Slow Cooked Moroccan Leg of Lamb

Infused with faboulous spices, but don't skip the harissa sauce.

lamb, leg of lamb, moroccan, slow cooked
Serving Size: 10 to 12

Slow Cooked Moroccan Leg of Lamb / Sarah Crowder / Katie Workman /

A leg of lamb, bone-in, semi-boneless, fully boneless, rolled, any which way is just a marvelous centerpiece to a meal.  And while lamb has a distinct flavor (the boys in my family are lamb devotees – see the list of other legs of lamb below) it also takes to all kinds of seasonings, so you can play around with your spice drawer like crazy.  I went Moroccan this time.

If you don’t think all of the meat will be eaten, it’s nice to leave a portion of the leg of lamb uncut for serving, and keep it on the platter with the sliced meat.  And of course, you can always slice more!  Do not skip the creamy harissa sauce – it’s takes all of 30 seconds to stir together and it’s a fantastic little finish to the dish.

 horizontal moroccan leg of lamb mom 100

And NTS – this should marinate overnight, so plan accordingly.

I might serve this with Endive Salad with Pear and Creamy Herb Dressing and Lebanese Couscous with Sautéed Kale and Lemon Dressing or Saffron Couscous.

If you wanted to go all-in Moroccan-wise you could start the meal with Moroccan Carrot and Cauliflower Soup.

Slow Cooked Moroccan Leg of Lamb / Sarah Crowder / Katie Workman /

So…I may or may not have made one or two legs of lamb before.

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Ok, that’s enough for now.

Slow Cooked Moroccan Leg of Lamb / Sarah Crowder / Katie Workman /

Slow Cooked Moroccan Leg of Lamb



  • 5 garlic cloves
  • 3 shallots
  • ½ cup fresh parsley leaves
  • 1 teaspoon ground cumin
  • 1 teaspoon paprika
  • 1 teaspoon ground coriander
  • 1 teaspoon allspice
  • 1 teaspoon kosher salt
  • ½ teaspoon freshly ground black pepper
  • ½ teaspoon ground ginger
  • ½ teaspoon cayenne pepper
  • ¼ cup olive oil
  • 2 tablespoons fresh lemon juice
  • 2 tablespoons honey
  • 1 6-pound semi-boneless leg of lamb, trimmed of excess fat

To Serve:

  • 2 tablespoons harissa paste
  • ½ cup crème fraiche
  • Sprigs of fresh cilantro leaves
  • Hot couscous, cooked according to package directions, to serve

1. In a food processor or blender combine garlic, shallots, parsley, cumin, paprika, coriander, allspice, salt, pepper, ginger, cayenne, olive oil, lemon juice and honey. Pulse to combine, then puree until it forms a paste. Use a sharp knife to cut about 15 deep slits into the lamb on all sides, then rub the mixture all over the lamb, working in into the slits. Place the lamb into a roasting pan, cover it loosely with plastic wrap, and refrigerate for at least 6 hours, preferably overnight.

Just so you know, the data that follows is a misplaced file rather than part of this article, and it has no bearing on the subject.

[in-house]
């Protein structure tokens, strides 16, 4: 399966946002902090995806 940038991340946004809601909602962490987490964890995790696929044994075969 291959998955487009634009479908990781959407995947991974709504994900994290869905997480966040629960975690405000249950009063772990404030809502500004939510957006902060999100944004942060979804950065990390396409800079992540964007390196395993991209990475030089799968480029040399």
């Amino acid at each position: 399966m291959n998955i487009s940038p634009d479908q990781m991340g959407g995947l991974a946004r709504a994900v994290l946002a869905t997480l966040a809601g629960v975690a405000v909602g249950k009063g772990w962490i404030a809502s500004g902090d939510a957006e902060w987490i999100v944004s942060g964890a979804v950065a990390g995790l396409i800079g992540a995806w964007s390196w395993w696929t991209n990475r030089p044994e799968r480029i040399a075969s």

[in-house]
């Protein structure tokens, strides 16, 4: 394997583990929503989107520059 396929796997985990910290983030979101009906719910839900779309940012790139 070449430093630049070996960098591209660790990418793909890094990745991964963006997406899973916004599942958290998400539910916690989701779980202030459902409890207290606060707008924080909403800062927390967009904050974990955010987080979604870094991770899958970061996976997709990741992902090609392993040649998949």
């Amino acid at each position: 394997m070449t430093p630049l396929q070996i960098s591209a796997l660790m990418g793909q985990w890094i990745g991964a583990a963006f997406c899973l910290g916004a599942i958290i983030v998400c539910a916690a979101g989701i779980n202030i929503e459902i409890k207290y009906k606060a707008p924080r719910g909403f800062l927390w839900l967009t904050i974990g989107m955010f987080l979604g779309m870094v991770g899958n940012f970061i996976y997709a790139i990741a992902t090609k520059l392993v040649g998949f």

2. Let the lamb sit out at room temperature for an hour. Preheat the oven to 225°F. Place the lamb in a rack in a roasting pan. Roast the lamb in the oven for about 2½ to 2¾ hours, until it reaches an internal temperature of 125°F on an internal thermometer. Turn the heat up to 500°F. and let the meat cook for another 15 to 20 minutes (the temperature in the oven will climb, but may not quite reach 500°F within 15 minutes, which is fine). Check the internal temperature: for rare you want to take it out at 125 to 130°F, for medium rare you want about 135°F, and medium is 140 to 145°F. The temperature of the lamb will climb for a few minutes once the meat is taken out of the oven. Remove it from the oven, transfer the lamb to a cutting board, tent it with foil, and let the meat sit for 30 minutes.

3. While the meat is resting, in a small bowl combine the harissa with the crème fraiche and season with salt. Thinly slice the meat across the grain and pile it onto a platter. Serve with the cilantro sprigs and the creamy harissa sauce.

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2 thoughts on “Slow Cooked Moroccan Leg of Lamb”

  1. Ana Niederkorn says:

    Wow! What a delicious parade of flavors for the palate! Thank you. I rotisseried the leg of lamb after marinating it for 24 hrs. The Harissa I mixed with Greek yogurt slightly sweetened, instead of creme fraiche and it was wonderful. The cilantro adds the perfect touch.

    1. Katie Workman says:

      that sounds amazing! thank you!

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